Can ICU Chloride Restriction Lower AKI Risk?


A “chloride-restrictive” approach to fluid management may reduce the risk of acute kidney injury (AKI) in critically ill patients, according to a preliminary communication in The Journal of the American Medical Association.

In two sequential six-month periods, the researchers compared a chloride-restrictive versus a standard, “chloride-liberal” strategy to intravenous fluid management. In the first treatment period, adults in a university ICU received standard intravenous fluids. This was followed by a six-month phase-out period. Then in the second treatment period, chloride-rich fluids were given only with approval of the attending specialist, with alternative fluids specified. Cases of AKI were defined by the injury and failure class of the risk, injury, failure, loss, end-stage (RIFLE) classification.

The standard strategy was used in 760 patients and the chloride-restrictive strategy in 773. Total chloride administration decreased from 694 to 496 mmoL per patient. The mean increase in serum creatinine was 22.6 µmol/L during the control period versus 14.8 µmol/L during the intervention period.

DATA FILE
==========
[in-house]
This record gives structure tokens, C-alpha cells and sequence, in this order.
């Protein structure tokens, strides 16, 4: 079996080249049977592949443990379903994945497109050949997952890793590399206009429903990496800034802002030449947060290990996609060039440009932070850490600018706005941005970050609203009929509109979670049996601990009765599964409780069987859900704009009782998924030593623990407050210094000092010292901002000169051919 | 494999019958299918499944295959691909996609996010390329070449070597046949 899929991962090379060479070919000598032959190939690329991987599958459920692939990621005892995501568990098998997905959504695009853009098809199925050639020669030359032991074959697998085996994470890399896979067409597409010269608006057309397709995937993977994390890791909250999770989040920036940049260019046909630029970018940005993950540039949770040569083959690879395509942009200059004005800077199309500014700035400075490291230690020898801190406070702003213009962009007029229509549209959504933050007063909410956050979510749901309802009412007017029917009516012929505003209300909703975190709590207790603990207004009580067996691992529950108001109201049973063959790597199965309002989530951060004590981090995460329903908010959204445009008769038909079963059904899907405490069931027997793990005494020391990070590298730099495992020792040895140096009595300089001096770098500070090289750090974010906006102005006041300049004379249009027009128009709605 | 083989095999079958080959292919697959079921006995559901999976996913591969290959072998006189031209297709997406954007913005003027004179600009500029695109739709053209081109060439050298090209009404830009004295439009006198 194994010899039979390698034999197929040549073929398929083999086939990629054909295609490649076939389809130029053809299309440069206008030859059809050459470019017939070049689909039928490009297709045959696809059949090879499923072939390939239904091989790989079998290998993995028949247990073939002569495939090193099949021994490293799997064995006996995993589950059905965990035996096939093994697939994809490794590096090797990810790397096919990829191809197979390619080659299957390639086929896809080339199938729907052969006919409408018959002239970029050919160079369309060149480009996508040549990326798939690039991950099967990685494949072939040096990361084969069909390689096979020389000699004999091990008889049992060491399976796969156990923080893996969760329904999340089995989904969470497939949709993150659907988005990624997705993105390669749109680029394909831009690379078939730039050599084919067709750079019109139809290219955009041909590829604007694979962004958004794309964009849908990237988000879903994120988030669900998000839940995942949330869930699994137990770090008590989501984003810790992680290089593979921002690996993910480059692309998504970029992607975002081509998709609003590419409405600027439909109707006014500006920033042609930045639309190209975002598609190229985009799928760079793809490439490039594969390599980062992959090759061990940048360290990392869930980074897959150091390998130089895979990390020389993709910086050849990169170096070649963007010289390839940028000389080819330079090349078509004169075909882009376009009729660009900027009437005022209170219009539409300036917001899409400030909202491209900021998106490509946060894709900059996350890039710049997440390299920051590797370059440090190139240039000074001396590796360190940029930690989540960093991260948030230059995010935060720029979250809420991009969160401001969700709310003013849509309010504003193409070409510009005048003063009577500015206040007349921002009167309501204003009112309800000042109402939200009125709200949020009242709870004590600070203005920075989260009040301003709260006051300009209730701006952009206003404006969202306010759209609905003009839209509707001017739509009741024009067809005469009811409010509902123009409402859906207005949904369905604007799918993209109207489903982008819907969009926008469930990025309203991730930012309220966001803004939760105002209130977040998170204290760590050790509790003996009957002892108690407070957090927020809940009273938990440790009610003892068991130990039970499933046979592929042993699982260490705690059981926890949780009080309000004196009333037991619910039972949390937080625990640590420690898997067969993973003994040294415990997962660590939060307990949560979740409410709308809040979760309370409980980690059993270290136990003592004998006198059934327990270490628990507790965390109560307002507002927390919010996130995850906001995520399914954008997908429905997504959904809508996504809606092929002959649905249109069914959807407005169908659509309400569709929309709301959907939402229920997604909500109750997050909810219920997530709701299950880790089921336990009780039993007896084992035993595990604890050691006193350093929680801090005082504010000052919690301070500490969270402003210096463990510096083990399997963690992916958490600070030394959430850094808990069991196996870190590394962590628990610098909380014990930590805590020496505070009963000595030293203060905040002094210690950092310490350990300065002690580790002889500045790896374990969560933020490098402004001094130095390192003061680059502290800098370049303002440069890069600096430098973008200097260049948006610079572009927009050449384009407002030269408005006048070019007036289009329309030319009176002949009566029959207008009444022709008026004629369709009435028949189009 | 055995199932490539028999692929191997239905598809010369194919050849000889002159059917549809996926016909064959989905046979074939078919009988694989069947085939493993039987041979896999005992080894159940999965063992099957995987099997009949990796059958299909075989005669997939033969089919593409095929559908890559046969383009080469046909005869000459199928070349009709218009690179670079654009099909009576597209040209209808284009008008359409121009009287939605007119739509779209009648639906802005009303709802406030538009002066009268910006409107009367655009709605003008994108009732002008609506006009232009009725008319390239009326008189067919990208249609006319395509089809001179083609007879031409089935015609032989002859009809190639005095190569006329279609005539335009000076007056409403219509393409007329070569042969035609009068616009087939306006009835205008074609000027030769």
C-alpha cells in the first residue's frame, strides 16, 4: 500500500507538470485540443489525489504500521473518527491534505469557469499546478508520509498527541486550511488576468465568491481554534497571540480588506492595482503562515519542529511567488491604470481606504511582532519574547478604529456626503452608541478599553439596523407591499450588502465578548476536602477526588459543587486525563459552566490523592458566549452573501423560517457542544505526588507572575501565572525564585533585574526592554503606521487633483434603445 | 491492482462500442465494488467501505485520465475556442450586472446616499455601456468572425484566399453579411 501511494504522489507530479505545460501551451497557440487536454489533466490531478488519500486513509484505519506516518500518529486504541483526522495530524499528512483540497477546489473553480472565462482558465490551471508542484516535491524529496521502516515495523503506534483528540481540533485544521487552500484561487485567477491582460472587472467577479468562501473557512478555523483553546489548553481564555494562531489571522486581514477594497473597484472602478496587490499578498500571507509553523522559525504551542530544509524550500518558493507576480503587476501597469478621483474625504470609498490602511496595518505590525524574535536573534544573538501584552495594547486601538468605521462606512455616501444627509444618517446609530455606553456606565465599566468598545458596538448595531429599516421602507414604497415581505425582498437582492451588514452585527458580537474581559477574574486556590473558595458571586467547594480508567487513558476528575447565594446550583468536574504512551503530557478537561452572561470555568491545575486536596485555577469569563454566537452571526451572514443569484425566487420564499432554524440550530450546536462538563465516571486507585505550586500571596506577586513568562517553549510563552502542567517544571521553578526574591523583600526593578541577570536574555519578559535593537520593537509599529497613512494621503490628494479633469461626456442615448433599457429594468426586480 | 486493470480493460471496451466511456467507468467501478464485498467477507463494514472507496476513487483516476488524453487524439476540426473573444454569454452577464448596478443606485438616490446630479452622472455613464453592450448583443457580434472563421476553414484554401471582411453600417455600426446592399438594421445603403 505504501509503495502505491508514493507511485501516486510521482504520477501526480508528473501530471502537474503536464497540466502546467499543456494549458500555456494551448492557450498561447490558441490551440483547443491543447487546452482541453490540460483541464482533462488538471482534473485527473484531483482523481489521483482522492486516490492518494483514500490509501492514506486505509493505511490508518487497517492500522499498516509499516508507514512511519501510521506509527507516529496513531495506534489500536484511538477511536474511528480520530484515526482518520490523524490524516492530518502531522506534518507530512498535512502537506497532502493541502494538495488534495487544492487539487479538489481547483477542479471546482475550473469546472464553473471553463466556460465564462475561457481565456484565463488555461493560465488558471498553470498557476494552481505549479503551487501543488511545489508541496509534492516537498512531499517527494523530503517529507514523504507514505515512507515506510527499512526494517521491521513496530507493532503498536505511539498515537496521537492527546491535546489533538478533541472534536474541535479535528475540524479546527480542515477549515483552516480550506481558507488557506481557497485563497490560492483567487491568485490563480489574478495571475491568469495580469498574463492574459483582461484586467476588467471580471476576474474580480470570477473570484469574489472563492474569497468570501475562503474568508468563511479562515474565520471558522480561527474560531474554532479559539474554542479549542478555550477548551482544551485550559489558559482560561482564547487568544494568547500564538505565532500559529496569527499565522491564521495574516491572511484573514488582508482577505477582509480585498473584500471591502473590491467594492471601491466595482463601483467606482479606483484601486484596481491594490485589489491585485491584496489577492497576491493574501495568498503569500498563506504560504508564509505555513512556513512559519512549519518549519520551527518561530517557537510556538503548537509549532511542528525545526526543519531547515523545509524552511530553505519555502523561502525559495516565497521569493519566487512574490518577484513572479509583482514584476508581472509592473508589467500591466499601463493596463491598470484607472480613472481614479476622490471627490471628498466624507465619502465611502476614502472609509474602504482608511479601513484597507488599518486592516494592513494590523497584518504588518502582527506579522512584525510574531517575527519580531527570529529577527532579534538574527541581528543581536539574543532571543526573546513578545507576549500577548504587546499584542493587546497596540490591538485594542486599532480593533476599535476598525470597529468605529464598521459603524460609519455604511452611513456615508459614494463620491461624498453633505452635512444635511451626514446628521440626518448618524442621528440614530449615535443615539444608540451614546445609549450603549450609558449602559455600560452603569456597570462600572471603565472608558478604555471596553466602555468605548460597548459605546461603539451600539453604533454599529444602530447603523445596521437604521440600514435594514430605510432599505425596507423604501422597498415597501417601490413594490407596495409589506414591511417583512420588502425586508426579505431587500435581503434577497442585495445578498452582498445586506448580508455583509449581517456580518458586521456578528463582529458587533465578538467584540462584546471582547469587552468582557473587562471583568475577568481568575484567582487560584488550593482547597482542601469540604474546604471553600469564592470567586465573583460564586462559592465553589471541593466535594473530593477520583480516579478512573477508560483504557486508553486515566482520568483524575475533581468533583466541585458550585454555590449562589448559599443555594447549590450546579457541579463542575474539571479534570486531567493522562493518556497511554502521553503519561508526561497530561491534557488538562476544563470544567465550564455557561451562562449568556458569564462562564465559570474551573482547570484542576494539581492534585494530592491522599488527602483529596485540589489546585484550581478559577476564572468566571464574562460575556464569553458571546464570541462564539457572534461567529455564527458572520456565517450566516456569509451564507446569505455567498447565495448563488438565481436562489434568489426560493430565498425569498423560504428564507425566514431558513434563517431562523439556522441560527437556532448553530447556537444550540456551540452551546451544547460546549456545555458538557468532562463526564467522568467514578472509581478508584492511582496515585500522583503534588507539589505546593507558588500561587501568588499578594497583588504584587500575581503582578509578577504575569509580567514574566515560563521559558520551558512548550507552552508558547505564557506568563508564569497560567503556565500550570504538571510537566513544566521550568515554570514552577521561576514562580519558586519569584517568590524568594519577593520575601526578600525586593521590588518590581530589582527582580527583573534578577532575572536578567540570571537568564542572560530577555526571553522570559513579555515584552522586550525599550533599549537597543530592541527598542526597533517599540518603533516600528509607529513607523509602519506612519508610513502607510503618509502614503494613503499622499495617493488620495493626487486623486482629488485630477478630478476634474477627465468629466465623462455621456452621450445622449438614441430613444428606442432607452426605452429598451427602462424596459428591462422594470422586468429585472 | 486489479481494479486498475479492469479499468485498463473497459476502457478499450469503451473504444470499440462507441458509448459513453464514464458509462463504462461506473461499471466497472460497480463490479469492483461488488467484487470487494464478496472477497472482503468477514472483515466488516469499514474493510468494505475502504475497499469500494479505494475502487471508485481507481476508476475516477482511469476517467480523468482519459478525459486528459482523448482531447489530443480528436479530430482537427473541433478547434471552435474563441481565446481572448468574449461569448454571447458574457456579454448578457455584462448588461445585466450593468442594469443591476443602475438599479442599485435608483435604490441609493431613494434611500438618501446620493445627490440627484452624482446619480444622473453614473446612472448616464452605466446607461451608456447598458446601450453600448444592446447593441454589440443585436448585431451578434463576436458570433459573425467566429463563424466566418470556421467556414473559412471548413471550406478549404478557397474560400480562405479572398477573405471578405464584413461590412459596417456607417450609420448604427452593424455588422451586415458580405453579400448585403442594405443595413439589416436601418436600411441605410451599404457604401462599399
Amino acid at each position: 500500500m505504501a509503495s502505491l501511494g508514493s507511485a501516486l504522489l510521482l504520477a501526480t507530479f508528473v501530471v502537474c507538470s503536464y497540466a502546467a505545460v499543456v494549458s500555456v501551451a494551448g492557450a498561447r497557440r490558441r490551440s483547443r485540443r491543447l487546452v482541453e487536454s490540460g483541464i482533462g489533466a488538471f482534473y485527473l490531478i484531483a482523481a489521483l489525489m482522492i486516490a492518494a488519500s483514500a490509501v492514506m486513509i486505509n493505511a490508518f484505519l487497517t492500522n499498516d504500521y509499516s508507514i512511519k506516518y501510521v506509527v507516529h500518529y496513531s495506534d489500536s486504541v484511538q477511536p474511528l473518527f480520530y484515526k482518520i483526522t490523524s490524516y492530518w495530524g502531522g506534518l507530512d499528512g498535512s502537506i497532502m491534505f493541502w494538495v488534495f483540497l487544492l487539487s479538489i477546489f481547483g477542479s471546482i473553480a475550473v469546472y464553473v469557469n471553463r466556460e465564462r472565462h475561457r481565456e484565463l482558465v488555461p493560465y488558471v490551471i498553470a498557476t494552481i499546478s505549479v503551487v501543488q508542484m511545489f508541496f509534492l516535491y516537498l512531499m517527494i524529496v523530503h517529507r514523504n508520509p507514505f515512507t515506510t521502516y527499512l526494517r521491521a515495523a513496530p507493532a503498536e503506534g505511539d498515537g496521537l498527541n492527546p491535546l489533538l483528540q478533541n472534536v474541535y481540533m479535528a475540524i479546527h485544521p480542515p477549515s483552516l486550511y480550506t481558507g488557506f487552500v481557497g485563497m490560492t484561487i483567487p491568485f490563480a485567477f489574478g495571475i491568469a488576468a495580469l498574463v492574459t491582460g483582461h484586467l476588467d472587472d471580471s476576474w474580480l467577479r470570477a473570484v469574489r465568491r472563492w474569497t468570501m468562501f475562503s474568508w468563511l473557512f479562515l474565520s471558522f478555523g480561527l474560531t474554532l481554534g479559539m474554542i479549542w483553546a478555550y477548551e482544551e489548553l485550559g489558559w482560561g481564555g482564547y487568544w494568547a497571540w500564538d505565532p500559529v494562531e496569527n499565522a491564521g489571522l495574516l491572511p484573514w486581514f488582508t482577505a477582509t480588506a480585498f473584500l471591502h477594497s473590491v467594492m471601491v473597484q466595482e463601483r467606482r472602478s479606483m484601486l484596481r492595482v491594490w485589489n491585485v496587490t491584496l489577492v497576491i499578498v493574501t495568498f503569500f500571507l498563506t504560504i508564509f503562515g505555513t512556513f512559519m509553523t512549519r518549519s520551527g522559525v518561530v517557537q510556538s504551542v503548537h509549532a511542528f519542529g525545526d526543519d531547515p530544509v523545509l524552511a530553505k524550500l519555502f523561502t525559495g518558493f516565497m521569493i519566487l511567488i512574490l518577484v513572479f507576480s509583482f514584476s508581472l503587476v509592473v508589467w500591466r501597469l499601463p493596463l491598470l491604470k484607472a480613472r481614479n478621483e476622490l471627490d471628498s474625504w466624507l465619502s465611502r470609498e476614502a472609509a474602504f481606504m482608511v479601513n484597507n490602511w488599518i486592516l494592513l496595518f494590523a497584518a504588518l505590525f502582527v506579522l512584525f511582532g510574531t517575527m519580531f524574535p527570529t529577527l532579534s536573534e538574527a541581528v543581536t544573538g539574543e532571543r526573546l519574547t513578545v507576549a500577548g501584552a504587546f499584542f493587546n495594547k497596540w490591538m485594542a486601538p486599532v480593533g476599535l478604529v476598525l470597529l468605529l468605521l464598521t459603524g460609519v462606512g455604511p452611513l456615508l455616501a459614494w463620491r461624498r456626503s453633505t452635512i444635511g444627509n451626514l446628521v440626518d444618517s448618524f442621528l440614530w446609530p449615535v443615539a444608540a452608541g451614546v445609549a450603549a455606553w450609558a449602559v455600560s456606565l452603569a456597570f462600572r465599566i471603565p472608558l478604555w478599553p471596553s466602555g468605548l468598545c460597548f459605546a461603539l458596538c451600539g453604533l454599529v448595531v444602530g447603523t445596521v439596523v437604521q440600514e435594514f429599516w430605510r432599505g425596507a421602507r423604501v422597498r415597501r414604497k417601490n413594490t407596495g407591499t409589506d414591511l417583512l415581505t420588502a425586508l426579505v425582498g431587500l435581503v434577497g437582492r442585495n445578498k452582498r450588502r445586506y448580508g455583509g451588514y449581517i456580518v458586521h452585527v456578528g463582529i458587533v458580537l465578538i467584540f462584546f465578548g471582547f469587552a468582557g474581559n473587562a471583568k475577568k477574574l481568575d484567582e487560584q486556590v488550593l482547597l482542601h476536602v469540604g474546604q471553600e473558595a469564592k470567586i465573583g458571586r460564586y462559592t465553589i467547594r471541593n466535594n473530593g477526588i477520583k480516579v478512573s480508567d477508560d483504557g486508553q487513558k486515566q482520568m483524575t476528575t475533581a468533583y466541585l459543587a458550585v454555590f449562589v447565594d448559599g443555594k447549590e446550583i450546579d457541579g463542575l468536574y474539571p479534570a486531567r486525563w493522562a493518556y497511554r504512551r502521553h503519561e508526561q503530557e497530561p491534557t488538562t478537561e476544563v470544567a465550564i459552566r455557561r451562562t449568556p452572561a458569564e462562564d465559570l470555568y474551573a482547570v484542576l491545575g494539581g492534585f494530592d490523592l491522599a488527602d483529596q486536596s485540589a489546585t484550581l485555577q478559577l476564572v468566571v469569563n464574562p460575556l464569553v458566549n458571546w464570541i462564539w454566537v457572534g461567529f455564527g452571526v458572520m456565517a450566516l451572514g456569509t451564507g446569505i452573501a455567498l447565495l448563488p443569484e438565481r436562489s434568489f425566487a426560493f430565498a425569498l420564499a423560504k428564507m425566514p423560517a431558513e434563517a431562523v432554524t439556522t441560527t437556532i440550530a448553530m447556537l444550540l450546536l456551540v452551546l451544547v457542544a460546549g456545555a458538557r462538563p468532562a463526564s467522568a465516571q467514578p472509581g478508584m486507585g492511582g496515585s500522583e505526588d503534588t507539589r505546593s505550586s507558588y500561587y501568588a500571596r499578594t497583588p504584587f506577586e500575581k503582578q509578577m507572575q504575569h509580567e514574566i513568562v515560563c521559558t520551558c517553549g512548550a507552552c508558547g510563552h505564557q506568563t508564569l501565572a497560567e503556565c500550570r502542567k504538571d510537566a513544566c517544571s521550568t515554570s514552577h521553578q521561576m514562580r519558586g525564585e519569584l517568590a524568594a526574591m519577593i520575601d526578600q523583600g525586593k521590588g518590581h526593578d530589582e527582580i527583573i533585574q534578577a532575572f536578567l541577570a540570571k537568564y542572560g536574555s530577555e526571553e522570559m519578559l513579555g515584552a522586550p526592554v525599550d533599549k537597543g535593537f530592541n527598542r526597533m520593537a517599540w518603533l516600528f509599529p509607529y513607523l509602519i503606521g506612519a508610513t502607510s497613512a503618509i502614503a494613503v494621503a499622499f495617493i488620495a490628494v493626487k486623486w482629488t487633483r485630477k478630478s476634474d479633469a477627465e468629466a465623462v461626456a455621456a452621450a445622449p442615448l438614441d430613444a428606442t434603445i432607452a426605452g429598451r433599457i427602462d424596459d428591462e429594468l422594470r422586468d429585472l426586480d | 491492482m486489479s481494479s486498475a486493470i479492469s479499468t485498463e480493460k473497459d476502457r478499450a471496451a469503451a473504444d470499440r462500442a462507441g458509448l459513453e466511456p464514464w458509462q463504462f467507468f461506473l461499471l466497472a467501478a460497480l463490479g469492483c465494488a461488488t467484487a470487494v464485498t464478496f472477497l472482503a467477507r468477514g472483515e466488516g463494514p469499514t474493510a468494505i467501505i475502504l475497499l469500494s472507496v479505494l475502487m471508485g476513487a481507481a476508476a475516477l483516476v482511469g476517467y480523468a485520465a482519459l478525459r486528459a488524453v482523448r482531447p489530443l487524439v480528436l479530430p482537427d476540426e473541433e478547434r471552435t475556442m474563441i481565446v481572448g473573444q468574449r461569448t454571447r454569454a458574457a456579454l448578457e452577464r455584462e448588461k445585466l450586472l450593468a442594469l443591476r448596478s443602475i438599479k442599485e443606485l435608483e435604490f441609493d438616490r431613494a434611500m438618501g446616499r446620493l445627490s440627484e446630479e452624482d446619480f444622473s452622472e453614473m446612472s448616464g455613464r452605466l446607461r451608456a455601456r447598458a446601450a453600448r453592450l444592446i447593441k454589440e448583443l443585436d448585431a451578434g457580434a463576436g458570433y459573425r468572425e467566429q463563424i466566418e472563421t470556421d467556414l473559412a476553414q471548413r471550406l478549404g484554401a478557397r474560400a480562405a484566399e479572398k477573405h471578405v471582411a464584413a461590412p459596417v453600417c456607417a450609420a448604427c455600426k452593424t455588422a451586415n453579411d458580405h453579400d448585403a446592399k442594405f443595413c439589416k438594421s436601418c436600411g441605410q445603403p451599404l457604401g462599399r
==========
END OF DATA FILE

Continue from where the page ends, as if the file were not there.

The incidence of RIFLE-defined AKI decreased from 14.0 percent during the control period to 8.4 percent during the intervention period. Use of renal replacement therapy (RRT) decreased from 10.0 to 6.3 percent. These effects remained significant on covariate adjustment: odds ratio 0.52 for both AKI and RRT. In-hospital death, lengths of stay, and need for RRT after discharge were similar between groups.

Administration of chloride-containing intravenous fluids might contribute to the risk of AKI in critically ill patients. The new trial suggests that the use of a chloride-restrictive strategy might decrease this risk. While emphasizing the need for further study, the authors believe their results “suggest the need to exert prudence in the administration of fluids with supraphysiological concentrations of chloride, especially in critically ill patients with evidence of early acute renal dysfunction or at risk of acute dysfunction” [Yunos NM, et al: Association between a chloride-liberal vs chloride-restrictive intravenous fluid administration strategy and kidney injury in critically ill adults. JAMA. 2012; 308: 1556–1572].

January 2013 (Vol. 5, Number 1)